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Ellis v. Wing

United States District Court, W.D. North Carolina, Asheville Division

April 23, 2018

LIBERTY BETH ELLIS, aka Liberty Thompson, Plaintiff,
JON WING, et al., Defendants.


          Frank D. Whitney Chief United States District Judge.

         THIS MATTER is before the Court on initial review of Plaintiff's Complaint, (Doc. No. 1). Plaintiff is proceeding in forma pauperis. (Doc. No. 10). Also pending is Plaintiff's Motion to Appoint Counsel, (Doc. No. 3).

         I. BACKGROUND

         Pro se Plaintiff Liberty B. Ellis (aka “Liberty Thompson”) is a prisoner of the State of North Carolina, currently incarcerated at Southern Correctional Institution in Troy, North Carolina. The North Carolina Department of Public Safety website indicates that Plaintiff was convicted on March 22, 2017, in Henderson County Superior Court of attempted drug trafficking. Plaintiff was sentenced to six years and six months of imprisonment.

         Plaintiff filed this action on February 14, 2018, pursuant to 42 U.S.C. § 1983, naming ten individuals as Defendants, including the Henderson County Sheriff and several of his officers; Plaintiff's court-appointed attorney in the underlying criminal action; the district attorney who prosecuted the charges against Plaintiff; and several Henderson County detectives who investigated the criminal case. (Doc. No. 1 at 2). In the Complaint, Plaintiff challenges Defendants' conduct leading up to her criminal conviction, and she purports to bring the following legal claims: false arrest/false imprisonment; due process violations; slander/defamation of character; ineffective assistance of counsel; Fourth Amendment/illegal search and seizure; breach of contract; cruel and unusual punishment; prosecutorial misconduct, in the form of selective and malicious prosecution; and misuse of public office. (Id. at 11). In her claim for relief, Plaintiff seeks, among other things, damages against Defendants and an order overturning her conviction. (Id. at 12).


         Because Plaintiff is proceeding in forma pauperis, the Court must review the Complaint to determine whether it is subject to dismissal on the grounds that it is “frivolous or malicious [or] fails to state a claim on which relief may be granted.” 28 U.S.C. § 1915(e)(2). Furthermore, § 1915A requires an initial review of a “complaint in a civil action in which a prisoner seeks redress from a governmental entity or officer or employee of a governmental entity, ” and the court must identify cognizable claims or dismiss the complaint, or any portion of the complaint, if the complaint is frivolous, malicious, or fails to state a claim upon which relief may be granted; or seeks monetary relief from a defendant who is immune from such relief.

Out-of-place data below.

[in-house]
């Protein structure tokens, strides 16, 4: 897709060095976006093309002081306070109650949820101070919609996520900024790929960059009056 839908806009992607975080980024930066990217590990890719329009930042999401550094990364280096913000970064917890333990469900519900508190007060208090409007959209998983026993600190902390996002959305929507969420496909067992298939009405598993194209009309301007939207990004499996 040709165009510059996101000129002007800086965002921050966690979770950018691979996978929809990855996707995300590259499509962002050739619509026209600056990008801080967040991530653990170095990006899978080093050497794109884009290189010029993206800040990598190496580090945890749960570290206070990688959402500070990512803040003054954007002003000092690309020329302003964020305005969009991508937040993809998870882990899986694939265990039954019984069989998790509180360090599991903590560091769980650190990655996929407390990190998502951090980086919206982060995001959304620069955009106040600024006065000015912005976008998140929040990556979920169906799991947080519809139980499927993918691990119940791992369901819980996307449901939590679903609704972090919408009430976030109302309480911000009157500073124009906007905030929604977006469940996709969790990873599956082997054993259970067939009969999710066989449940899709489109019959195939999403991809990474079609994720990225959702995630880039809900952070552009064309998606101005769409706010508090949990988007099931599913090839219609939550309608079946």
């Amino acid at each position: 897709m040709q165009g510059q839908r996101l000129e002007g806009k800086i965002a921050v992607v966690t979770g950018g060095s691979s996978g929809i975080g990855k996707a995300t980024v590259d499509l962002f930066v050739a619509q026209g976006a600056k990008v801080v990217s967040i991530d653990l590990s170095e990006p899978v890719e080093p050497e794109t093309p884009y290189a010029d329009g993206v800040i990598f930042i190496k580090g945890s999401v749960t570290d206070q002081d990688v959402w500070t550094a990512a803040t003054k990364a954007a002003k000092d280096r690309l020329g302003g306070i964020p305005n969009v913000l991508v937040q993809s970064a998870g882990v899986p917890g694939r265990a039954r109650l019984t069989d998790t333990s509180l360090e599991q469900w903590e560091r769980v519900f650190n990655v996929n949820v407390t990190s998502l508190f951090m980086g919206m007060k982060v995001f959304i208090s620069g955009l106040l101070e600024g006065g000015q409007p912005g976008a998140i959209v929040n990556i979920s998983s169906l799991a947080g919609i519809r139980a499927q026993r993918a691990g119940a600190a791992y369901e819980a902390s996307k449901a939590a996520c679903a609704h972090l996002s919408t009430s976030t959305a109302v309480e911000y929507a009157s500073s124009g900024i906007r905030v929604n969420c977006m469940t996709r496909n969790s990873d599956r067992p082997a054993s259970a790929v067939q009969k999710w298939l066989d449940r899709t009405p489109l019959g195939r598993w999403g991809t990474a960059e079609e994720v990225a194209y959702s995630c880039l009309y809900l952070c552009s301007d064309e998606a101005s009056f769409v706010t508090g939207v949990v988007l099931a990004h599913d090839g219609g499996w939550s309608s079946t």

In its frivolity review, this Court must determine whether the Complaint raises an indisputably meritless legal theory or is founded upon clearly baseless factual contentions, such as fantastic or delusional scenarios. Neitzke v. Williams, 490 U.S. 319, 327-28 (1989). Furthermore, a pro se complaint must be construed liberally. Haines v. Kerner, 404 U.S. 519, 520 (1972). However, the liberal construction requirement will not permit a district court to ignore a clear failure to allege facts which set forth a claim that is cognizable under federal law. Weller v. Dep't of Soc. Servs., 901 F.2d 387 (4th Cir. 1990).


         In Heck v. Humphrey, 512 U.S. 477 (1994), the United States Supreme Court held as follows:

[I]n order to recover damages for allegedly unconstitutional conviction or imprisonment, or for other harm caused by actions whose unlawfulness would render a conviction or sentence invalid, a § 1983 plaintiff must prove that the conviction or sentence has been reversed on direct appeal, expunged by executive order, declared invalid by a state tribunal authorized to make such determination, or called into question by a federal court's issuance of a writ of habeas corpus, 28 U.S.C. § 2254. A claim for damages bearing that relationship to a conviction or sentence that has not been so invalidated is not cognizable under § 1983. Thus, when a state prisoner seeks damages in a § 1983 suit, the district court must consider whether a judgment in favor of the plaintiff would necessarily imply the invalidity of his conviction or sentence; if it would, the complaint must be dismissed unless the plaintiff can demonstrate that the conviction or sentence has already been invalidated. But if the district court determines that the plaintiff's action, even if successful, will not demonstrate the invalidity of any outstanding criminal judgment against the plaintiff, the action should be allowed to proceed, in the absence of some other bar to the suit.

Id. at 486-87 (footnotes omitted; emphasis added). Here, given the allegations in the Complaint, a judgment in Plaintiff's favor would necessarily imply the invalidity of her conviction or sentence. Plaintiff has not alleged, however, that her underlying conviction has been reversed or otherwise invalidated. Indeed, she has alleged that her conviction has not been reversed, and she seeks to have her conviction “overturn[ed] and expunge[ed].” (Doc. No. 1 at 12). Therefore, her claims are barred by Heck.[1]


         In sum, for the reasons stated above, the Court will dismiss this action without prejudice. IT ...

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